As these examples show, there is not as much of a compartmentalization of content in Japan, or a notion that children should not see or be involved in stories about the adult world, or that any exposure to depictions of violence or sexuality will irreparably scar them. The truly “adult” content is labeled and zoned properly. While not “adult” in the sense of pornographic, many of the TV shows associated with the moe boom in the late 1990s and early 2000s were shown late at night, when children would not be watching. This hands-off approach to regulation has contributed to manga and anime becoming some of the most interesting media in the world.

In turn, it makes sense that people growing up with manga and anime never “grow out of it,” because it isn’t something just for kids or somehow below real literature, film or TV. If you grow up surrounded by and relating to the fictional characters of manga and anime, it makes sense that you might be attracted to them. They are part of life, or growing up and everyday routines.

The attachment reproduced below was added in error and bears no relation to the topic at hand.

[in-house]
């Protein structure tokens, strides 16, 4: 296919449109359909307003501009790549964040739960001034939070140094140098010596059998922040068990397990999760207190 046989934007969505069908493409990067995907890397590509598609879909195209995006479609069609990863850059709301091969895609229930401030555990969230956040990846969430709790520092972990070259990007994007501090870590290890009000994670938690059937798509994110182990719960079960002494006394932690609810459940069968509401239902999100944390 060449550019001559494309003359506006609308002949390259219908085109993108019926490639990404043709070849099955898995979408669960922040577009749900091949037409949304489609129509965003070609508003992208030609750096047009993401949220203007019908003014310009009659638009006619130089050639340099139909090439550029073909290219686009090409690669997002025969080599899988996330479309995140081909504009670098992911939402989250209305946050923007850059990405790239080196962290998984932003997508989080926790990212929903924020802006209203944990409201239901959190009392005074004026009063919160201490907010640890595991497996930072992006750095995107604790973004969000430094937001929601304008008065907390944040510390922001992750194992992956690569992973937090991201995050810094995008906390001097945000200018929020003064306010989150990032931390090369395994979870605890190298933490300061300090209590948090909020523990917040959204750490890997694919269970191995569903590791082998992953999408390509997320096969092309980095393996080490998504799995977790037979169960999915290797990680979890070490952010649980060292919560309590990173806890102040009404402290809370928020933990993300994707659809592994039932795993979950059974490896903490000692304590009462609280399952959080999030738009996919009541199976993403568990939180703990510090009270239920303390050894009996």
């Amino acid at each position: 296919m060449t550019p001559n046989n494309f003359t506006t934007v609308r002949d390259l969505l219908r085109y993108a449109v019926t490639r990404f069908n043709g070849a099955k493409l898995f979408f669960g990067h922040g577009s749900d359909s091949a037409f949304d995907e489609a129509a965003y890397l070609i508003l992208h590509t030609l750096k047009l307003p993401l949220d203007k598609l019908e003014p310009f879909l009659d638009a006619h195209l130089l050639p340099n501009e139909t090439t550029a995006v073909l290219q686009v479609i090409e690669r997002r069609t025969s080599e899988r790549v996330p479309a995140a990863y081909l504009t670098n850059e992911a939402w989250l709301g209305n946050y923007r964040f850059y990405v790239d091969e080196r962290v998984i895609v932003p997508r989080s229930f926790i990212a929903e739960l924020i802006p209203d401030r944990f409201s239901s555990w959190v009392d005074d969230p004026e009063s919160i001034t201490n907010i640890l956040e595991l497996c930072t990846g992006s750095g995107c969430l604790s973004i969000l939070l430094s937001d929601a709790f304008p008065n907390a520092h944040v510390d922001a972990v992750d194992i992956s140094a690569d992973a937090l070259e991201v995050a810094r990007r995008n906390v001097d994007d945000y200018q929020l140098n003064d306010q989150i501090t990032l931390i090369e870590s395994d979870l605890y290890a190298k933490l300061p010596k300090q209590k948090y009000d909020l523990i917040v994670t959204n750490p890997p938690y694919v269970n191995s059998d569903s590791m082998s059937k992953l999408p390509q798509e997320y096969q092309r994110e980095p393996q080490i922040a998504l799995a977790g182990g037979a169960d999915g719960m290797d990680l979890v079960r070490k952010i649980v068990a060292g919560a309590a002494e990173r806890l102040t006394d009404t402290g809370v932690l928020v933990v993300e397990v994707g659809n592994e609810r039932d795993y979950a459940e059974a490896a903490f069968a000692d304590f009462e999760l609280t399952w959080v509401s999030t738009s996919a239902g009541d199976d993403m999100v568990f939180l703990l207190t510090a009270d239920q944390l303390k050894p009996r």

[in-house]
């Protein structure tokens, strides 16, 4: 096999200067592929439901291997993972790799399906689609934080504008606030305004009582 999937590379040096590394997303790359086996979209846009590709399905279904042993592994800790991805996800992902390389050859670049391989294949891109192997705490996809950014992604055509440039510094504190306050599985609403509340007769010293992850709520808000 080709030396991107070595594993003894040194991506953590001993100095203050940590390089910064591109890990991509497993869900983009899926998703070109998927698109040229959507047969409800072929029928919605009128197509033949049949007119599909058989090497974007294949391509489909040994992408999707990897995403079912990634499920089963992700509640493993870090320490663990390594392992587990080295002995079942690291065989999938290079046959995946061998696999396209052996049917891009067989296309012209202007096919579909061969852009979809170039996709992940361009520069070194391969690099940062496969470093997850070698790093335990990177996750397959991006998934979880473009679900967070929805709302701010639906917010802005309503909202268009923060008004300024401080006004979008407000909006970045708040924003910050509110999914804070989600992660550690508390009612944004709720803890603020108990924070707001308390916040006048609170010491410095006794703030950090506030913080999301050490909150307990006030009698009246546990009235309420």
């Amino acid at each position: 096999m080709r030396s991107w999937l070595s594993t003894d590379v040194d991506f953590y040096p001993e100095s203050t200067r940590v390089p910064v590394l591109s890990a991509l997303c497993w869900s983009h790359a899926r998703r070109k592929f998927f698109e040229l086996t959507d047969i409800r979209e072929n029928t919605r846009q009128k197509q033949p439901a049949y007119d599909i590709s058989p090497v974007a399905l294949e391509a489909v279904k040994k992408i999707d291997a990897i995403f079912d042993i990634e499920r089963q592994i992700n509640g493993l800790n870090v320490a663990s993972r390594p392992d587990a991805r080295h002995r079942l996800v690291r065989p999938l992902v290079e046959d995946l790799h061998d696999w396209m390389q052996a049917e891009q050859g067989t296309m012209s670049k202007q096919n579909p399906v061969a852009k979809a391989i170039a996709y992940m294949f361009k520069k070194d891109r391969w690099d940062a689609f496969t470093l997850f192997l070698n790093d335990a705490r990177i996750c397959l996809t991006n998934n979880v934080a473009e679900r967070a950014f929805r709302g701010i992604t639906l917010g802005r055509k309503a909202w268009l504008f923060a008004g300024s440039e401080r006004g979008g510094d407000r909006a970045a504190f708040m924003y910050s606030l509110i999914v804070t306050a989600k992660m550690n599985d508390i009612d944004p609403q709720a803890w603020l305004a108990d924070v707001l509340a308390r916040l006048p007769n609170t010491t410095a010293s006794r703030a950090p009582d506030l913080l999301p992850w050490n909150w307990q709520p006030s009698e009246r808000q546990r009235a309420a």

To my eyes, moe can be very meaningful to and good for people. In fact, over the course of researching and compiling this book, many people told me that manga and anime had saved their lives by giving them something to hold onto in difficult times. Take a look at the interviews with Honda Tōru, Maeda Jun and Sōda Mitsuru. Unless the response to fictional characters is harming others living creatures, unless the response is violence, I do not think that we should be at all concerned with moe, beyond curiosity about other human beings, their interests and ways of life.